It is often said that keeping focus on the past or the future makes it impossible to see what’s right in front of you. That keeping your eyes fixed upon the distance, puts you in danger of tripping over whatever obstacle may be in your immediate path.  Or, in danger of falling into whatever chasm may be at your feet.

The reverse can also be true.

Focusing only on the present, whether it be marked by joy or sorrow, can be so all consuming – that it’s hard to see other possibilities.  It’s hard to truly honor what was, or to remember that paths can indeed change; that new paths can appear or be carved into the landscapes that lie ahead.

It can be hard to take in the fact that you have, and never will, walk alone.

And so, we do the best we can – shifting focus from past to present to future and back again, most often without even being conscious of that fact – except for a vague sense that there’s always more to be seen!

Even so, there are many ways to bring intentionality to the process of focus and refocus.  To try to see “the what is” with greater clarity and depth.

Meditation is one such way, in which we encourage our eyes, ears or minds to “rest” on an object, a sound, an idea.  And notice, without judgment, what that feels like. That’s not nearly as easy as it sounds.  It takes a great deal of practice and patience.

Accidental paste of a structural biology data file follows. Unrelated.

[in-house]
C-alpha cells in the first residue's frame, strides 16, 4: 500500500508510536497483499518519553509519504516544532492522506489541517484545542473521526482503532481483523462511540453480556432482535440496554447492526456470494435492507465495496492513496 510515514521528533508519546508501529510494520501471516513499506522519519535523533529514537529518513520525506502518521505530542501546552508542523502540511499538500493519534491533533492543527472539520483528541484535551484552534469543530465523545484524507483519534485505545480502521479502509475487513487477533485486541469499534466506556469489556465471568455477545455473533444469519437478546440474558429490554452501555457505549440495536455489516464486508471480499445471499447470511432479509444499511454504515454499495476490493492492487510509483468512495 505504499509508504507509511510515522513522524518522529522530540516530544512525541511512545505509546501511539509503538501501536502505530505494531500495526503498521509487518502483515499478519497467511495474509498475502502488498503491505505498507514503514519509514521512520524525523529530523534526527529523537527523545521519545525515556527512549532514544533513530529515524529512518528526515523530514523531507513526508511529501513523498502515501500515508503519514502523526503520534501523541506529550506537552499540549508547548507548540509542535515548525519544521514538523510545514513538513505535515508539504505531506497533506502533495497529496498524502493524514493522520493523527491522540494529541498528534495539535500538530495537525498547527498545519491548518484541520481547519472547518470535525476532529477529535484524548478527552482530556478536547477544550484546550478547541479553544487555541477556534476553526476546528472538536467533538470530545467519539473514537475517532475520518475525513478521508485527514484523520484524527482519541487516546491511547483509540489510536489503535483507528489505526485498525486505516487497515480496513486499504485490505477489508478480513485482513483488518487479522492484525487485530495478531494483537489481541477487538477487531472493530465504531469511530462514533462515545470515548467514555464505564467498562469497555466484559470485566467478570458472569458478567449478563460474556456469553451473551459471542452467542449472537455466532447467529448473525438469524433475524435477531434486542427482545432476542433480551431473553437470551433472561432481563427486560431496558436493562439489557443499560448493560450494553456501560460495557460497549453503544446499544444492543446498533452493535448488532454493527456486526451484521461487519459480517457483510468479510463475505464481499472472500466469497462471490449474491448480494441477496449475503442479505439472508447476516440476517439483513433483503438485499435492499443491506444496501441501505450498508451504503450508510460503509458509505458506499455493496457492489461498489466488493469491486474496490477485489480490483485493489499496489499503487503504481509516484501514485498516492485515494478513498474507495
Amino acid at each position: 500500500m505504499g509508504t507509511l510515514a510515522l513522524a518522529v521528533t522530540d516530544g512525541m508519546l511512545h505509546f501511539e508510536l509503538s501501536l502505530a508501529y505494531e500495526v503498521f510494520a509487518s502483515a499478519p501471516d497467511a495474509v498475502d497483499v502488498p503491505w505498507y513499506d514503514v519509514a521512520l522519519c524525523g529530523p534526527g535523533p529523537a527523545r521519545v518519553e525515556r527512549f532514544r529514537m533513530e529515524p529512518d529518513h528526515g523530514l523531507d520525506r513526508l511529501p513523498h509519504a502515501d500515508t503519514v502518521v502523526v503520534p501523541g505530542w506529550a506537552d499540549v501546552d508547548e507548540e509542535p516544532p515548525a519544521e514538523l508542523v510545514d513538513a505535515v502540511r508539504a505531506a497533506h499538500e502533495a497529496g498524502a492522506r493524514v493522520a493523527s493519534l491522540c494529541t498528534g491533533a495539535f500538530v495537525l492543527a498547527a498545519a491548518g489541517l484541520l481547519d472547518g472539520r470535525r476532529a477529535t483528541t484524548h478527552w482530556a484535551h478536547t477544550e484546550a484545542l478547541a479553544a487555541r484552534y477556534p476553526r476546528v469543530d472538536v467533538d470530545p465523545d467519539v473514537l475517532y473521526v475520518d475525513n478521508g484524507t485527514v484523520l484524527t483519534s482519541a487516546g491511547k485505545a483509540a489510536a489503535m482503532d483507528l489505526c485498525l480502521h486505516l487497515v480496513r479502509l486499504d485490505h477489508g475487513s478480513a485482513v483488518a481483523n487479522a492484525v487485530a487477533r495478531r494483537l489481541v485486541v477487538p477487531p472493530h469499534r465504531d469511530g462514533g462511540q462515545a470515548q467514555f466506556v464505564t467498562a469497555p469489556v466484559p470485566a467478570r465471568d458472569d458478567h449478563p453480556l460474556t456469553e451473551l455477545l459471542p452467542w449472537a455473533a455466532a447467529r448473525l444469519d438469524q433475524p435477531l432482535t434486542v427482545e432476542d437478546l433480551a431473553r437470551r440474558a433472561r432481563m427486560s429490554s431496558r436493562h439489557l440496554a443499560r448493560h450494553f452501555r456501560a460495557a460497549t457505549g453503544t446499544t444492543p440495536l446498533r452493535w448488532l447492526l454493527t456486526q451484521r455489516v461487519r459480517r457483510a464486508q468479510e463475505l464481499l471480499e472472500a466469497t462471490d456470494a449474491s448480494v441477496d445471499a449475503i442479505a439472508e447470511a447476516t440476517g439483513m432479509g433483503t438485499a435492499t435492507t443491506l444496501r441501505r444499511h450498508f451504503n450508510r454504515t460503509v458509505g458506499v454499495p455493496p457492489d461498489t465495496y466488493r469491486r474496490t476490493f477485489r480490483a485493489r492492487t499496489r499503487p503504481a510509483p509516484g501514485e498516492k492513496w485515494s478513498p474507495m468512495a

Another way to bring intentionality to the process of focus and refocus, is to put words to whatever it is we see – to articulate our memories, our thoughts and feelings, and our visions for the future.

Those words can be written down, they can be sung or spoken.  They can be played with, moved around, and replaced, as way to discover nuances of meaning to the “what is”.  Sharing them with people we trust, opens up the possibility of even greater vision.

If ever there was a reason for beloved community, it is this:  to help one another bring intentionality to the process of focus and refocus, to help one another see with clarity and depth the “what is”, and, the landscape of the “what could yet be”.

We do not walk alone.

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